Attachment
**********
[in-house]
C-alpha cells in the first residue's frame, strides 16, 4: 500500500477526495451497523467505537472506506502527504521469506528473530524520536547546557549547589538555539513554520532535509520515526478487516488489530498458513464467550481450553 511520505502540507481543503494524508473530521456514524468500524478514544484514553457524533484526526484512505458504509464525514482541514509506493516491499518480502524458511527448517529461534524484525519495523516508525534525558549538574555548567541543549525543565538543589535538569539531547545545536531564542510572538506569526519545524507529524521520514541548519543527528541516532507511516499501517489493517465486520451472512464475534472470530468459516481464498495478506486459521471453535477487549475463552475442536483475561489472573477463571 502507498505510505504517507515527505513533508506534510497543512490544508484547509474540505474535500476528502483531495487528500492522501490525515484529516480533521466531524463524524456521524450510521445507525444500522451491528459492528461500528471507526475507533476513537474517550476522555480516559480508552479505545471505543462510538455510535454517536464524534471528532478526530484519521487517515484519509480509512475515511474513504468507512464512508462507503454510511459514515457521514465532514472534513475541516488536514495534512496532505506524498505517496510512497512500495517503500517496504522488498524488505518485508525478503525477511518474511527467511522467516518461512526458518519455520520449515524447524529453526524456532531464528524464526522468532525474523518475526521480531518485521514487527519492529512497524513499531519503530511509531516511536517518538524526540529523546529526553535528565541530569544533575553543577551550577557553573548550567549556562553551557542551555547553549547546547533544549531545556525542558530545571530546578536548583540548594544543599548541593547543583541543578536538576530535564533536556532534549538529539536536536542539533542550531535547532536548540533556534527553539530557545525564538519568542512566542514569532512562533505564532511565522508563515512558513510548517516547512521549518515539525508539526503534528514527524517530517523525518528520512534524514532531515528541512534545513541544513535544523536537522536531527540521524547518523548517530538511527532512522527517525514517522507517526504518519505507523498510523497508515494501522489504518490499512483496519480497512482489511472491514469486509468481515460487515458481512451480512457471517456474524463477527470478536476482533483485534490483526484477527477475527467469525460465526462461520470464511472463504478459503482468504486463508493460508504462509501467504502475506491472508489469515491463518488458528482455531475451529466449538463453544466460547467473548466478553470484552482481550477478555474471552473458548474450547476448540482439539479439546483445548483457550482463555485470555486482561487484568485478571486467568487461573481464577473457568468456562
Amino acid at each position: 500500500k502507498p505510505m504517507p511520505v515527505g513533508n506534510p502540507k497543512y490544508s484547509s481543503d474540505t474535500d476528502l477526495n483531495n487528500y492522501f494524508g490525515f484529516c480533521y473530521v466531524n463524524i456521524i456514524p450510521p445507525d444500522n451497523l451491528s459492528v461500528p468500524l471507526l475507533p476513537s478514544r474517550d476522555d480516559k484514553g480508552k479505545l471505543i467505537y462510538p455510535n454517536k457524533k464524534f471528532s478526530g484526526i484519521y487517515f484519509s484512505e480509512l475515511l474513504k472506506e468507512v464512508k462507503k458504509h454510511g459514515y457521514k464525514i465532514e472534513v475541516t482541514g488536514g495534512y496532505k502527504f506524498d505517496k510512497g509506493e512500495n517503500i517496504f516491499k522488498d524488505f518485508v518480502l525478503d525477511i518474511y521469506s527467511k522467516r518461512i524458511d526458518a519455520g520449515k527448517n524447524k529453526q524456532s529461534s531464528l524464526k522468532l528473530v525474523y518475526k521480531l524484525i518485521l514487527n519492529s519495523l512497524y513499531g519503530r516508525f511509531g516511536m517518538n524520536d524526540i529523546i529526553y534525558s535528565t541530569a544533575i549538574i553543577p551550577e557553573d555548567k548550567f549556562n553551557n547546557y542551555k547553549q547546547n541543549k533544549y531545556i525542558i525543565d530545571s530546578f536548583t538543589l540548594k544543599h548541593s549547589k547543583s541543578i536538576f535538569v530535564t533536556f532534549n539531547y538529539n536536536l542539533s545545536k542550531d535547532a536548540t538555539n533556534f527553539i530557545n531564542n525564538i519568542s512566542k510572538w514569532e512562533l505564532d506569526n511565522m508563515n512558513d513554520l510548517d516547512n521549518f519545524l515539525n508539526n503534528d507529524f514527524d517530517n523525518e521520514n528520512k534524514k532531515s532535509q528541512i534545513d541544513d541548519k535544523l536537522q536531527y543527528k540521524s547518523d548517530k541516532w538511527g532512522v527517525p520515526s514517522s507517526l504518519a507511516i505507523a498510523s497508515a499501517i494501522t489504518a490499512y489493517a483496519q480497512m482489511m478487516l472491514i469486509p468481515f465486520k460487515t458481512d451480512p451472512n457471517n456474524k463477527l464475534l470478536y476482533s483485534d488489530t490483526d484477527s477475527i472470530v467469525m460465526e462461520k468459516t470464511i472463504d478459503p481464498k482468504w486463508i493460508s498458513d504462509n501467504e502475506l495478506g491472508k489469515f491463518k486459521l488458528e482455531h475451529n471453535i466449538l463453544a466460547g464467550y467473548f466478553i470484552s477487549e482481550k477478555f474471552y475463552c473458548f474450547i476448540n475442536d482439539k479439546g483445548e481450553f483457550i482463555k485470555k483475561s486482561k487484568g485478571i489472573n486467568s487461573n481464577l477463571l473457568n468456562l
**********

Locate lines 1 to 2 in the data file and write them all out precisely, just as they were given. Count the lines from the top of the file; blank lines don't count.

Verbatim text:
[in-house]
C-alpha cells in the first residue's frame, strides 16, 4: 500500500477526495451497523467505537472506506502527504521469506528473530524520536547546557549547589538555539513554520532535509520515526478487516488489530498458513464467550481450553 511520505502540507481543503494524508473530521456514524468500524478514544484514553457524533484526526484512505458504509464525514482541514509506493516491499518480502524458511527448517529461534524484525519495523516508525534525558549538574555548567541543549525543565538543589535538569539531547545545536531564542510572538506569526519545524507529524521520514541548519543527528541516532507511516499501517489493517465486520451472512464475534472470530468459516481464498495478506486459521471453535477487549475463552475442536483475561489472573477463571 502507498505510505504517507515527505513533508506534510497543512490544508484547509474540505474535500476528502483531495487528500492522501490525515484529516480533521466531524463524524456521524450510521445507525444500522451491528459492528461500528471507526475507533476513537474517550476522555480516559480508552479505545471505543462510538455510535454517536464524534471528532478526530484519521487517515484519509480509512475515511474513504468507512464512508462507503454510511459514515457521514465532514472534513475541516488536514495534512496532505506524498505517496510512497512500495517503500517496504522488498524488505518485508525478503525477511518474511527467511522467516518461512526458518519455520520449515524447524529453526524456532531464528524464526522468532525474523518475526521480531518485521514487527519492529512497524513499531519503530511509531516511536517518538524526540529523546529526553535528565541530569544533575553543577551550577557553573548550567549556562553551557542551555547553549547546547533544549531545556525542558530545571530546578536548583540548594544543599548541593547543583541543578536538576530535564533536556532534549538529539536536536542539533542550531535547532536548540533556534527553539530557545525564538519568542512566542514569532512562533505564532511565522508563515512558513510548517516547512521549518515539525508539526503534528514527524517530517523525518528520512534524514532531515528541512534545513541544513535544523536537522536531527540521524547518523548517530538511527532512522527517525514517522507517526504518519505507523498510523497508515494501522489504518490499512483496519480497512482489511472491514469486509468481515460487515458481512451480512457471517456474524463477527470478536476482533483485534490483526484477527477475527467469525460465526462461520470464511472463504478459503482468504486463508493460508504462509501467504502475506491472508489469515491463518488458528482455531475451529466449538463453544466460547467473548466478553470484552482481550477478555474471552473458548474450547476448540482439539479439546483445548483457550482463555485470555486482561487484568485478571486467568487461573481464577473457568468456562